This opinion first appeared in the Los Angeles Times, 5/2/04.
The reports of American soldiers abusing Iraqi prisoners during interrogations are horrifying. Fortunately, there is a clear and proper legal response. Those accused will be court-martialled and, if found guilty, they will be punished.
But the story, sadly, does not end there. Also playing a role in this deeply disturbing episode—in which Iraqi prisoners were beaten, raped and forced to perform simulated sexual acts—were private contractors, hired to serve as interrogators.
That private contractors are serving in US military prison camps should be surprising enough. This takes our experiment with the boundaries of military outsourcing to levels never anticipated. That a loophole in the law has given a free pass to the contractors alleged to have been involved is outrageous.
In an attempt to fill the gap between the demand for professional forces and the limited number deployed, an array of traditional military and intelligence roles have been outsourced in Iraq, all without public discussion or debate. There are up to 20,000 private contractors operating in Iraq, carrying out military roles from logistics and local army training to guarding installations and convoys.
Some readers will be familiar with the resultant stories of Halliburton’s overbilling scandals and the deaths of British and American private military personnel in battles in Falluja, Najaf and Kut. The industry has been deployed to such an extent that a number of executives have called it the “Iraqi gold mine”.
Among the most stunning decisions taken is the handover of the interrogation of prisoners of war to private firms. Employees from the firms CACI and Titan now reportedly fill such roles as interrogators and translators. The work can be quite lucrative. Titan just won a $172m deal to supply “analytical support” for US military operations; its employees can make over $100,000 a year.
The lack of rules and regulations for the industry has serious ramifications. A US army investigation found behaviour that went well beyond accepted interrogation tactics, including making prisoners perform simulated sex acts and putting glowsticks in bodily orifices. The perpetrators even took over 60 pictures, including the infamous shot of an Iraqi prisoner standing on a box with his head covered and wires attached to his hands. He was told if he fell off the box he would be electrocuted. One civilian contractor is accused of raping a young man.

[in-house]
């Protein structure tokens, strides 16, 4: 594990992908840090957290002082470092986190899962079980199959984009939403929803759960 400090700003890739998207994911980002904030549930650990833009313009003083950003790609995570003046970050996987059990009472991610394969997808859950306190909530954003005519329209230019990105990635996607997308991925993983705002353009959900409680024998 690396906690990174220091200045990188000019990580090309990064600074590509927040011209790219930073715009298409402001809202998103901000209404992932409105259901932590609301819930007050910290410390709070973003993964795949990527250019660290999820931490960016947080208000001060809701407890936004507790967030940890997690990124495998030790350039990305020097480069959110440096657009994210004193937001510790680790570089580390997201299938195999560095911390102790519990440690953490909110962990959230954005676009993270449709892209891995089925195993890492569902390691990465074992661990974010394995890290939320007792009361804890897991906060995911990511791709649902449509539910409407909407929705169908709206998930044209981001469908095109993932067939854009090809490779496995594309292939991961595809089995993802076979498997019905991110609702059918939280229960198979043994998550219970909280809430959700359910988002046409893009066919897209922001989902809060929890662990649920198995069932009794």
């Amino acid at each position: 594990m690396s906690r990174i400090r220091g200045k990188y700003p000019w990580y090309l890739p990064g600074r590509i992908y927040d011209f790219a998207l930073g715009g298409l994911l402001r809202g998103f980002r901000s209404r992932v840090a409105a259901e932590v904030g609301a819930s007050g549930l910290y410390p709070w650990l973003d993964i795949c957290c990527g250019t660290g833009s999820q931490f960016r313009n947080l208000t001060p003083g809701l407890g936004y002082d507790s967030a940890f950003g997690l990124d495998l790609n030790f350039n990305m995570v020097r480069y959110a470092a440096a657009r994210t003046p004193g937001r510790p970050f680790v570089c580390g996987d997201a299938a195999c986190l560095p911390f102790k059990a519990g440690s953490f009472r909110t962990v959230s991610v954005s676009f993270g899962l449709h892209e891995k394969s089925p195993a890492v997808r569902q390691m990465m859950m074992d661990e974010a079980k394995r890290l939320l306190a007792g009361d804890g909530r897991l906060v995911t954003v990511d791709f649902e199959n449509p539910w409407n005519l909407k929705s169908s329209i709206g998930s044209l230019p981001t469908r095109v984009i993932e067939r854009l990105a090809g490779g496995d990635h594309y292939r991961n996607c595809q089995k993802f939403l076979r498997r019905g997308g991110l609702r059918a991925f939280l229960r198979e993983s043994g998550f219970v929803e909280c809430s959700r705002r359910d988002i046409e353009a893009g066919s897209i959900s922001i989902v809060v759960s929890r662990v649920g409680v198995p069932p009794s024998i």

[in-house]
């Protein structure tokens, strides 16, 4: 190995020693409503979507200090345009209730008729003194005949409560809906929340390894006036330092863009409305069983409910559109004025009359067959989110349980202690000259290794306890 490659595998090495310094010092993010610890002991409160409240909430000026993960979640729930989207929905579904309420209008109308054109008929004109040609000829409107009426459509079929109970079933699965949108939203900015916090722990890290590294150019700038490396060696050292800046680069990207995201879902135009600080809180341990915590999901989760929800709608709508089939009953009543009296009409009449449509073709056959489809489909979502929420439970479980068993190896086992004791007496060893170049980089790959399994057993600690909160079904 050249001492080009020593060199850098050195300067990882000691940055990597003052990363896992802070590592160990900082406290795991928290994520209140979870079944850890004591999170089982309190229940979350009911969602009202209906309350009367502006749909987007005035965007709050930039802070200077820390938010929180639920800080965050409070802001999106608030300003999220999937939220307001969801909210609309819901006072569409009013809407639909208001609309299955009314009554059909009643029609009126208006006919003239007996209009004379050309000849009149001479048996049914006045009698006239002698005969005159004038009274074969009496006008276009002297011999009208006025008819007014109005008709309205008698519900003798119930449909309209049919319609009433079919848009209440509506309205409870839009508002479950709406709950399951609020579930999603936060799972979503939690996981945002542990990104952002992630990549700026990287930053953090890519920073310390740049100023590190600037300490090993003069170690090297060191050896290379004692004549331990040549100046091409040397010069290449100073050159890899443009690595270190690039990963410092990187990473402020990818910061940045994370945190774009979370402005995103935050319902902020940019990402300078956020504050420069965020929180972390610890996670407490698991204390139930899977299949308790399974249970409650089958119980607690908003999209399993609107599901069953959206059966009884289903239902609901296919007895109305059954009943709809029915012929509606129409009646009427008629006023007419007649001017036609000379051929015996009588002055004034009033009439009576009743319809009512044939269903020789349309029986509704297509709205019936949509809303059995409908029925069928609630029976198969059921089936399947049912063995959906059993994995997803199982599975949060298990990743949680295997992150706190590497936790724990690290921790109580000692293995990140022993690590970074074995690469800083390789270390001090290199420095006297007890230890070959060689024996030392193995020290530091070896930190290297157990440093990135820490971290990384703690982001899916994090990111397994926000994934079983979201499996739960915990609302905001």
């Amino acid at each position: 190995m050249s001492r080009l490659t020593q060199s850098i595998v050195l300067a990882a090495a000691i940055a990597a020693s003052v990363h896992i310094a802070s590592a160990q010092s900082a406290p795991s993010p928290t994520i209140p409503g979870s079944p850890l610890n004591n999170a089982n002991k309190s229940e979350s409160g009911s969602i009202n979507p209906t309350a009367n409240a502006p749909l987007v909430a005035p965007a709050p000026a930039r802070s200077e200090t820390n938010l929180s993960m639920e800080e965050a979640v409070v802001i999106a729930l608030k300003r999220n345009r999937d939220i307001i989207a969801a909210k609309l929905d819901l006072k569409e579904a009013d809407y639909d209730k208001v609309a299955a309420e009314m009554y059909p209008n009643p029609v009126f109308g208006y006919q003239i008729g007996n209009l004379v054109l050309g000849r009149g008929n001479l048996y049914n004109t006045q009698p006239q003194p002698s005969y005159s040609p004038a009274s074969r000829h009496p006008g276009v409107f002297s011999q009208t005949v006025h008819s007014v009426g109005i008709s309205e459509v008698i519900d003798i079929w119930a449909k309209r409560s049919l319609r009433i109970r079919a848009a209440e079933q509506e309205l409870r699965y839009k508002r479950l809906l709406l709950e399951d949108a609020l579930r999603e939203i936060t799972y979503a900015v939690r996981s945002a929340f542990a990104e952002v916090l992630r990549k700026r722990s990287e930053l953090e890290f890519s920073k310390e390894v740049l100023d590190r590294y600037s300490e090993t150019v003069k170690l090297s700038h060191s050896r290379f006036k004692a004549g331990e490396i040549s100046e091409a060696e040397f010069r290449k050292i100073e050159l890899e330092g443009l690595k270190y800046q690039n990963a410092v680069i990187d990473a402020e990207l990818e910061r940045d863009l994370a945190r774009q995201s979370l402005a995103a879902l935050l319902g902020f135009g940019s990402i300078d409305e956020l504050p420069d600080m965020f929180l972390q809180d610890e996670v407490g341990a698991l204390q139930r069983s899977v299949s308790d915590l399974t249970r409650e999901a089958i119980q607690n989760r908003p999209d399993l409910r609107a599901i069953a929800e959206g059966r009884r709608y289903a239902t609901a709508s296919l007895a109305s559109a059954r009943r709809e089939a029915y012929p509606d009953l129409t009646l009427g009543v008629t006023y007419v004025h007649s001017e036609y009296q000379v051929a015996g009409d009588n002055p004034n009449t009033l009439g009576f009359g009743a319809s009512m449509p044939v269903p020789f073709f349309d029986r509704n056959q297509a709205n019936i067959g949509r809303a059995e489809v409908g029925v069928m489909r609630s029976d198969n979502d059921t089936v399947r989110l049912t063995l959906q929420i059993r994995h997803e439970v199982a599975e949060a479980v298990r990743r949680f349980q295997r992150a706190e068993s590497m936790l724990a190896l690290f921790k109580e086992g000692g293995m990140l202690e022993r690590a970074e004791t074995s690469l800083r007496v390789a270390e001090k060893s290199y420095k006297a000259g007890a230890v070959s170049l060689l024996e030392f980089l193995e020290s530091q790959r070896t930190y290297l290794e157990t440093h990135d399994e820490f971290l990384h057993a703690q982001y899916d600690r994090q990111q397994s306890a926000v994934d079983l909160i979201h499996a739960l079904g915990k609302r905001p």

The US army has responded swiftly and correctly—but only to an extent. Seventeen soldiers were removed from duty and six face court martial. Brigadier General Mark Kimmitt said: “We’re appalled. These are our fellow soldiers…they wear the same uniform as us…these acts may reflect the actions of individuals, but, by God, it doesn’t reflect my army.”
But the problem is that not all those involved were US soldiers. While the military has established structures to investigate, prosecute and punish soldiers who commit crimes, the legal status of contractors in war zones is murky. Soldiers are accountable to the military code of justice wherever they are located, but contractors are civilians—not part of the chain of command.
Normally, an individual’s crimes would then fall under the local nation’s laws. But there are no established Iraqi legal institutions—that is why we are running their prisons in the first place—and, in any case, coalition regulations explicitly state that contractors don’t fall under them. In turn, because the acts were committed abroad, and also reportedly involve some contractors who are not US citizens, the application of US law is problematic. As one military lawyer said: “There is a dearth of doctrine, procedure, and policy.”
This leaves a vacuum. Phillip Carter, a former US army officer now at UCLA Law School, notes: “Legally speaking, they [military contractors] fall into the same grey area as the unlawful combatants detained at Guantánamo Bay.”
If found to be involved, the individuals should not escape prosecution. Such crimes merit harsher punishment than simply the end of a good paycheque. This may require breaking new legal ground, such as testing extra-territorial standards for civilian prosecution, detention until the Iraqi legal system is well established, or even handover to the international court—but the stakes for US credibility are too high to do nothing. To pay contractors more than our soldiers, and to give them a legal free pass on top of that is unconscionable.
The US and other clients of the industry, including the UK, must re-examine which roles are appropriate for outsourcing and which are not. The private military services industry has boomed in the past decade to about $100bn in revenue, but little thought has been given to this question.
For the roles we do choose as appropriate to outsource, we must close the gap in the law. The overwhelming number of contractors are probably just as sickened by this behaviour as the public. That is why we have laws: to govern for the worst of human behaviour, not hope for the best. The private military field should be no different.